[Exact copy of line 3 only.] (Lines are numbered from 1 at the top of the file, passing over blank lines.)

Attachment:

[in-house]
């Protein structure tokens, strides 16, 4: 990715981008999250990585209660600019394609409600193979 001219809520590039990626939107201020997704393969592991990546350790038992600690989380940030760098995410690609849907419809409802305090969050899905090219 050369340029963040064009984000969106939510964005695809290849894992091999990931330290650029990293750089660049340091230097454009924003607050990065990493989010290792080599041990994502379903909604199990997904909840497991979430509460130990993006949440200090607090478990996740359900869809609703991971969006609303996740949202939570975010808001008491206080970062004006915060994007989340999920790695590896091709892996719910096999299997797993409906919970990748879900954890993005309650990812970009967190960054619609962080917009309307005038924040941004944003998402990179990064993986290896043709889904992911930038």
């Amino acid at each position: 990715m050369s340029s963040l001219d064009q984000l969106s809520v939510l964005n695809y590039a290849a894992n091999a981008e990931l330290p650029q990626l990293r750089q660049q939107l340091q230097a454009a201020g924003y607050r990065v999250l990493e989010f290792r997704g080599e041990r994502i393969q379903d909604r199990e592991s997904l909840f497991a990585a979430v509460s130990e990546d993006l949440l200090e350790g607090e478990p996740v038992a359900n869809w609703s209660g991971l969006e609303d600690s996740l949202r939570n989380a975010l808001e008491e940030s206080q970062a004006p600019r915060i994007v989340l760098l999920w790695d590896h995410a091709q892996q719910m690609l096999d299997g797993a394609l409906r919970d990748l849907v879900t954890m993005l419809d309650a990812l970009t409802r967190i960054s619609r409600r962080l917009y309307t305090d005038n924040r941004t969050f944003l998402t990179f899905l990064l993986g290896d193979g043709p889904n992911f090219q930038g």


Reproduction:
């Amino acid at each position: 990715m050369s340029s963040l001219d064009q984000l969106s809520v939510l964005n695809y590039a290849a894992n091999a981008e990931l330290p650029q990626l990293r750089q660049q939107l340091q230097a454009a201020g924003y607050r990065v999250l990493e989010f290792r997704g080599e041990r994502i393969q379903d909604r199990e592991s997904l909840f497991a990585a979430v509460s130990e990546d993006l949440l200090e350790g607090e478990p996740v038992a359900n869809w609703s209660g991971l969006e609303d600690s996740l949202r939570n989380a975010l808001e008491e940030s206080q970062a004006p600019r915060i994007v989340l760098l999920w790695d590896h995410a091709q892996q719910m690609l096999d299997g797993a394609l409906r919970d990748l849907v879900t954890m993005l419809d309650a990812l970009t409802r967190i960054s619609r409600r962080l917009y309307t305090d005038n924040r941004t969050f944003l998402t990179f899905l990064l993986g290896d193979g043709p889904n992911f090219q930038g």